Yamato Transport Co., Ltd., Toyota Motor Corporation (TMC), and Hino Motors, Ltd. have begun trials using a small electric (EV) truck in Yamato delivery operations outside of Tokyo. The trial is expected to run through March 2014.
Developed by Hino, the EV Truck is a one-ton, ultra-low bed truck featuring a cargo space equipped with compartments for keeping delivery goods refrigerated or frozen. The truck was created in line with specifications developed jointly by Yamato, TMC, and Hino to provide "Cool TA-Q-BIN," one of Yamato's delivery services for goods at low or freezing temperatures, according to the companies. The EV Truck, including its refrigerator/freezer, is powered entirely by battery, meaning it generates no emissions during operation and is extremely quiet, making it ideal for delivery services in residential neighborhoods late at night and early in the morning.
During the trial, which will include two EV trucks, the three partners will verify the suitability and practicality of using the EV trucks in delivery operations, and the results will be used to make improvements for the commercial launch of electric trucks.
Yamato has been undertaking a series of environmental initiatives dubbed "Necology" focused on its main distribution business by thoroughly implementing environment-friendly measures in each of its three core business elements: packing, transport and delivery. These measures are designed to reduce carbon dioxide emissions under three strategies: 1) reducing use (limiting the number of vehicles), 2) ecological use (introducing low-emission delivery vehicles), and 3) methods of use (encouraging eco-driving, reducing driving distances). Yamato has also been implementing a variety of measures to achieve more efficient delivery operations.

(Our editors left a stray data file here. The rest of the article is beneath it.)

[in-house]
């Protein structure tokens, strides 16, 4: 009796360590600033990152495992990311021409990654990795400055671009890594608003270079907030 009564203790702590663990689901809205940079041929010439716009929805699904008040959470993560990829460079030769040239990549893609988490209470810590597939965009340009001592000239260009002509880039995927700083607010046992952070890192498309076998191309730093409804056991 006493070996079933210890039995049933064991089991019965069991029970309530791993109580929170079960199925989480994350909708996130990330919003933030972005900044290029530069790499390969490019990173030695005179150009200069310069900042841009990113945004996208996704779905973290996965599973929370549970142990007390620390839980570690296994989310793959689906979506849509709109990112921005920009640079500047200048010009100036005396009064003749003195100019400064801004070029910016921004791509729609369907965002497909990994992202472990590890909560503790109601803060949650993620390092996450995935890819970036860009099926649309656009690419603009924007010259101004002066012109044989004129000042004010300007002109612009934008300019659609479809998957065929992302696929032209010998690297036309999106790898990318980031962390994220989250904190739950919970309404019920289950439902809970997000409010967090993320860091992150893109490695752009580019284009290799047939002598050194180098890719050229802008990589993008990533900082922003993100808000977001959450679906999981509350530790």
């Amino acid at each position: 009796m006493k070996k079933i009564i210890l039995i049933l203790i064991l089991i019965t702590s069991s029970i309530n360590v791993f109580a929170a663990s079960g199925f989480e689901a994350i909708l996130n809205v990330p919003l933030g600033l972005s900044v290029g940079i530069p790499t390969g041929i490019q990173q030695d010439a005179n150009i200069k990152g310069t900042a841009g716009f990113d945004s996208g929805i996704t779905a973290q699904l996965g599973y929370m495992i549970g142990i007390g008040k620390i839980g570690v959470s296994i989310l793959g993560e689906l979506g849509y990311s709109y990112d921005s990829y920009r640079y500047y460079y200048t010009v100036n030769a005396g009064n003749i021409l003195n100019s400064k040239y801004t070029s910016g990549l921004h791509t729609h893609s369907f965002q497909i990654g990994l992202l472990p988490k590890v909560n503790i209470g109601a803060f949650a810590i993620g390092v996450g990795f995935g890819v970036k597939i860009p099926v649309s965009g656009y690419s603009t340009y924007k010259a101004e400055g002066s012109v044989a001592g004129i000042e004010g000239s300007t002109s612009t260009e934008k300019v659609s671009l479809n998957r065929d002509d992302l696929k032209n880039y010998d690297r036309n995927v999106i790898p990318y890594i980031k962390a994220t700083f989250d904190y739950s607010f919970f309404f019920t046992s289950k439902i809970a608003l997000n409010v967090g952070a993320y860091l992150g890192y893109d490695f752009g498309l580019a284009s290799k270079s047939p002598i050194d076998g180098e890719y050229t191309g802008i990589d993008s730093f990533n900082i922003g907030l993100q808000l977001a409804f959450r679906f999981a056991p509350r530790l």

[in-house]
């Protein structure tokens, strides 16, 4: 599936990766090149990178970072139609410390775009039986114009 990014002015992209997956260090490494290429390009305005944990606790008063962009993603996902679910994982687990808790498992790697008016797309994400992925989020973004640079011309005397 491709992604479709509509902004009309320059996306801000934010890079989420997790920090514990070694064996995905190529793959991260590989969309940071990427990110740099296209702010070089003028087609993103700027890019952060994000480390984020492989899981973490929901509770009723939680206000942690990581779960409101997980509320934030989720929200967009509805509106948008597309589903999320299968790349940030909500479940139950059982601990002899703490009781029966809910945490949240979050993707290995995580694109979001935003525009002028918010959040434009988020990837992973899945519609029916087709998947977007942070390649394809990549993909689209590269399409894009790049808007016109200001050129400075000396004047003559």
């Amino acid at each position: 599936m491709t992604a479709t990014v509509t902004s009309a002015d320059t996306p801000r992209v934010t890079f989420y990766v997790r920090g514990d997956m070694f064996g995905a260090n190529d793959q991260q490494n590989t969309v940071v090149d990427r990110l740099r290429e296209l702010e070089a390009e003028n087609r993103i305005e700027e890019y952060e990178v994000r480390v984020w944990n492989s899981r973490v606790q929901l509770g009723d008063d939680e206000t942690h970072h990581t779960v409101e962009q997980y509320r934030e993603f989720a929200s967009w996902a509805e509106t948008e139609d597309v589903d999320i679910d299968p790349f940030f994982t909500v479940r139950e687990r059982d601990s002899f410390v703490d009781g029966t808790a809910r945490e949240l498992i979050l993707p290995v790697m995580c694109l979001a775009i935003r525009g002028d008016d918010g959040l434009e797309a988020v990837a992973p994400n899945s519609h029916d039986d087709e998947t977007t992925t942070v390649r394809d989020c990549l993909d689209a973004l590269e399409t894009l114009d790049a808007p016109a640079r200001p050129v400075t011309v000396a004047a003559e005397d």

In light of current battery performance, TMC and Hino believe that it is possible to offer practical commercial electric vehicles for lightweight and short-distance applications. By placing a compact electric motor under the cab and adopting front-wheel drive, the batteries could be placed under the bed. The bed floor could then be positioned at a height of just 440 mm above the ground, creating a vehicle with a much lower bed than conventional trucks.
Originally posted on Automotive Fleet